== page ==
To help with appetite control, give fresh water to the pig before mealtimes.

“Pigs like to root so [they] will often splash their water out of their bowl and not have any to drink later,” says Dr. Gray, who adds: “This needs to be monitored closely.”

The potbellied pig lifespan is up to 20 years. Photo: brent_nashville

Health Problems

Potbellied pigs are generally healthy animals.

The most common diseases they get are atrophic rhinitis and dippity pig syndrome.

  • Atrophic rhinitis: Affects the nasal passages. It is caused by bacteria, although the origin of the bacteria is unknown. Pigs can develop an immunity to it, often passed through the mother’s colostrum. It is serious but can be treated.
  • Dippity pig syndrome: Sometimes called by the medical name erythema multiforme, this condition is far more serious. It causes bleeding lesions and temporary paralysis of the hind legs. The onset is quite sudden, and it often lasts for several days. The lesions will run from the hind legs halfway up the back.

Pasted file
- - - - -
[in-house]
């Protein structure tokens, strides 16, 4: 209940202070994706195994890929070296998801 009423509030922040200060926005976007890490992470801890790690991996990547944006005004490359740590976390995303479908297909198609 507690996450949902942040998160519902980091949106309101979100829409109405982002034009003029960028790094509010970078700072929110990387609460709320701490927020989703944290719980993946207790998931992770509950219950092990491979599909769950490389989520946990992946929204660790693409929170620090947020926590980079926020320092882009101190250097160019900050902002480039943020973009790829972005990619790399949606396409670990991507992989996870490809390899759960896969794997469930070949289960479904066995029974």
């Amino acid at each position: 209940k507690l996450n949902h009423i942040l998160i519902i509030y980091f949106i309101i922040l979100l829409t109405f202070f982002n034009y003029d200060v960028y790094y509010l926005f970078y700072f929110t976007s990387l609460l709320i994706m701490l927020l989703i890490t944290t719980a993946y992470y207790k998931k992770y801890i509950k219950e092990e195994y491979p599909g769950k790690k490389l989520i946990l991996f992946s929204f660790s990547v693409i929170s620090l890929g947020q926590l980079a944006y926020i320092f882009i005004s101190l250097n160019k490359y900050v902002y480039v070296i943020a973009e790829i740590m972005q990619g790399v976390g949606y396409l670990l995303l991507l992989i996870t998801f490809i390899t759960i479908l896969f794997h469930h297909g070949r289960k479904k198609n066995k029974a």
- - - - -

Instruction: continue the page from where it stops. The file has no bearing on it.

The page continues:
There is no treatment for dippity pig syndrome other than time. Put your pig in a quiet, temperature-appropriate room with low lighting. Pigs find this soothing, so they will keep still.

No one knows what causes this syndrome, but the best guess is stress — unfamiliar events, people or surroundings, or internal stress such as a change in diet.

Other Concerns About Potbellied Pigs as Pets

Pigs are not good with stairs. It’s hard for them to get up and down stairs.

Many people have ramps in and out of their homes as well as portable ramps for their cars. If you live in a 5-floor walk-up, you might want to think carefully before getting a pig.